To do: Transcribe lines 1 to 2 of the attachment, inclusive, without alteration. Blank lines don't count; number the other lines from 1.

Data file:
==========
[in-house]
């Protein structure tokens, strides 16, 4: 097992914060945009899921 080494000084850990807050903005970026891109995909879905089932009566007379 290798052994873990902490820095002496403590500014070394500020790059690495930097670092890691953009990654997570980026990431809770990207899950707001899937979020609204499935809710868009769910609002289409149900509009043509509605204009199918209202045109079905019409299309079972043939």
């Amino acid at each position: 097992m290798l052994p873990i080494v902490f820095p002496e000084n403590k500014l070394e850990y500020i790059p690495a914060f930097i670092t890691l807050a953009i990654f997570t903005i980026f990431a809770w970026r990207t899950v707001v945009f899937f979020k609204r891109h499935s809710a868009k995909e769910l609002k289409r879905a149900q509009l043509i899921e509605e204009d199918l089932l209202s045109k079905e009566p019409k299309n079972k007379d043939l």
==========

[in-house]
């Protein structure tokens, strides 16, 4: 097992914060945009899921 080494000084850990807050903005970026891109995909879905089932009566007379 290798052994873990902490820095002496403590500014070394500020790059690495930097670092890691953009990654997570980026990431809770990207899950707001899937979020609204499935809710868009769910609002289409149900509009043509509605204009199918209202045109079905019409299309079972043939």